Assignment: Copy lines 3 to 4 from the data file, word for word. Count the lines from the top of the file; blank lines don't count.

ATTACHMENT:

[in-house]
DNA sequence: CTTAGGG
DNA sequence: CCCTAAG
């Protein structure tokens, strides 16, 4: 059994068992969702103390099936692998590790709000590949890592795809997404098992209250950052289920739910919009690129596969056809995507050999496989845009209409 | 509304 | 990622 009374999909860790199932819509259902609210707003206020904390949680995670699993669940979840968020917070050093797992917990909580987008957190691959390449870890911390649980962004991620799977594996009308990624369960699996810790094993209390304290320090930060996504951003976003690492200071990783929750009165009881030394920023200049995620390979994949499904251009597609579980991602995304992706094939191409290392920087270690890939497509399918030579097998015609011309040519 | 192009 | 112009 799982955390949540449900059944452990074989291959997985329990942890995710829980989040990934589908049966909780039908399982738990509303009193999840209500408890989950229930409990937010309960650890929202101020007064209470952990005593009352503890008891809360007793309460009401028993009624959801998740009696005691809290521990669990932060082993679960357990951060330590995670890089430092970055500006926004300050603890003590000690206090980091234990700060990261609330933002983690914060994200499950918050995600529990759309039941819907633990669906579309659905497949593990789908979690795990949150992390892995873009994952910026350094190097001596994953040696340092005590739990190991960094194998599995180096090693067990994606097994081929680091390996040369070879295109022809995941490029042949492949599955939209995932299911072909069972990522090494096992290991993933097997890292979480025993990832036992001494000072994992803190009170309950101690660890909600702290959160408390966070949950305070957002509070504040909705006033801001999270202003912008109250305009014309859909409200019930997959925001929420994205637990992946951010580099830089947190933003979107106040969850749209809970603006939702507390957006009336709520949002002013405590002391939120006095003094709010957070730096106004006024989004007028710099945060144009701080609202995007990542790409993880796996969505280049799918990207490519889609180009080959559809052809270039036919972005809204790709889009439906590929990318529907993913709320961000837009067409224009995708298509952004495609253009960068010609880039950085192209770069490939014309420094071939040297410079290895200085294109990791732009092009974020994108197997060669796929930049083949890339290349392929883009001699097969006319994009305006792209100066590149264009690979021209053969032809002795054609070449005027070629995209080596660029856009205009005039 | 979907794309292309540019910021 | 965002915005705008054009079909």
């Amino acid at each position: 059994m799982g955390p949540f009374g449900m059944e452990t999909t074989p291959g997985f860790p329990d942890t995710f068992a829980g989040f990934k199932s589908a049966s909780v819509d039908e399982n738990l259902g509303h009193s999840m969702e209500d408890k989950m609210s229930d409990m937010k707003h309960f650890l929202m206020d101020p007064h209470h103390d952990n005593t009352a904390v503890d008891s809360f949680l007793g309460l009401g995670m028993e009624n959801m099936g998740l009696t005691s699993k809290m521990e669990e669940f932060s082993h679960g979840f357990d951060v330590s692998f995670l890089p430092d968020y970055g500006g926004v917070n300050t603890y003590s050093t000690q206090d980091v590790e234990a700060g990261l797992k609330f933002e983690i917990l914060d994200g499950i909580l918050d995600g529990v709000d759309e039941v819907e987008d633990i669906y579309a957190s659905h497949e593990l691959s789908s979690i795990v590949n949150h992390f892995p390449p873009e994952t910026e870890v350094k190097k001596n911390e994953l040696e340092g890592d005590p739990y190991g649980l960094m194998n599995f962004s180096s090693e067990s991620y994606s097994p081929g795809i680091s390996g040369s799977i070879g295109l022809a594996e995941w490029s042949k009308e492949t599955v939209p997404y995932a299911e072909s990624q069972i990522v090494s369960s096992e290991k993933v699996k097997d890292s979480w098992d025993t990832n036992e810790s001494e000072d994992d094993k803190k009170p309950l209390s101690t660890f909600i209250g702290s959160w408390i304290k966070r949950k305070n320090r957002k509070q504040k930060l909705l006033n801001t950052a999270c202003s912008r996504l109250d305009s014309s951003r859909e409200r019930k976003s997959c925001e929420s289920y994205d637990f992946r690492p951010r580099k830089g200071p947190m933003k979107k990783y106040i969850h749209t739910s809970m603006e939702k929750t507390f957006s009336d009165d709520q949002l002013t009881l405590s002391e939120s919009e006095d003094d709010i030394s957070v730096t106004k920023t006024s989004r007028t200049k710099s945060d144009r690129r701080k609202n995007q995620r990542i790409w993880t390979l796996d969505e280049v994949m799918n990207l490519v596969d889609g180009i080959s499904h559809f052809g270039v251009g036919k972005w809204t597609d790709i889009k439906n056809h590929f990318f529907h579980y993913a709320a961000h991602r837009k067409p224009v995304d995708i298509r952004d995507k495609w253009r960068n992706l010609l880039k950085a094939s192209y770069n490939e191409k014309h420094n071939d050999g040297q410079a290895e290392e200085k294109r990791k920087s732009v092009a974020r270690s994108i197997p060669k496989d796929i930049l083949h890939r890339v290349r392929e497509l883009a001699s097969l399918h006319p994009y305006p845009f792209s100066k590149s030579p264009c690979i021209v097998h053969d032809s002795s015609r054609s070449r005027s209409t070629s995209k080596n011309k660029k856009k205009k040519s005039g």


DNA sequence: CCCTAAG
């Protein structure tokens, strides 16, 4: 059994068992969702103390099936692998590790709000590949890592795809997404098992209250950052289920739910919009690129596969056809995507050999496989845009209409 | 509304 | 990622 009374999909860790199932819509259902609210707003206020904390949680995670699993669940979840968020917070050093797992917990909580987008957190691959390449870890911390649980962004991620799977594996009308990624369960699996810790094993209390304290320090930060996504951003976003690492200071990783929750009165009881030394920023200049995620390979994949499904251009597609579980991602995304992706094939191409290392920087270690890939497509399918030579097998015609011309040519 | 192009 | 112009 799982955390949540449900059944452990074989291959997985329990942890995710829980989040990934589908049966909780039908399982738990509303009193999840209500408890989950229930409990937010309960650890929202101020007064209470952990005593009352503890008891809360007793309460009401028993009624959801998740009696005691809290521990669990932060082993679960357990951060330590995670890089430092970055500006926004300050603890003590000690206090980091234990700060990261609330933002983690914060994200499950918050995600529990759309039941819907633990669906579309659905497949593990789908979690795990949150992390892995873009994952910026350094190097001596994953040696340092005590739990190991960094194998599995180096090693067990994606097994081929680091390996040369070879295109022809995941490029042949492949599955939209995932299911072909069972990522090494096992290991993933097997890292979480025993990832036992001494000072994992803190009170309950101690660890909600702290959160408390966070949950305070957002509070504040909705006033801001999270202003912008109250305009014309859909409200019930997959925001929420994205637990992946951010580099830089947190933003979107106040969850749209809970603006939702507390957006009336709520949002002013405590002391939120006095003094709010957070730096106004006024989004007028710099945060144009701080609202995007990542790409993880796996969505280049799918990207490519889609180009080959559809052809270039036919972005809204790709889009439906590929990318529907993913709320961000837009067409224009995708298509952004495609253009960068010609880039950085192209770069490939014309420094071939040297410079290895200085294109990791732009092009974020994108197997060669796929930049083949890339290349392929883009001699097969006319994009305006792209100066590149264009690979021209053969032809002795054609070449005027070629995209080596660029856009205009005039 | 979907794309292309540019910021 | 965002915005705008054009079909």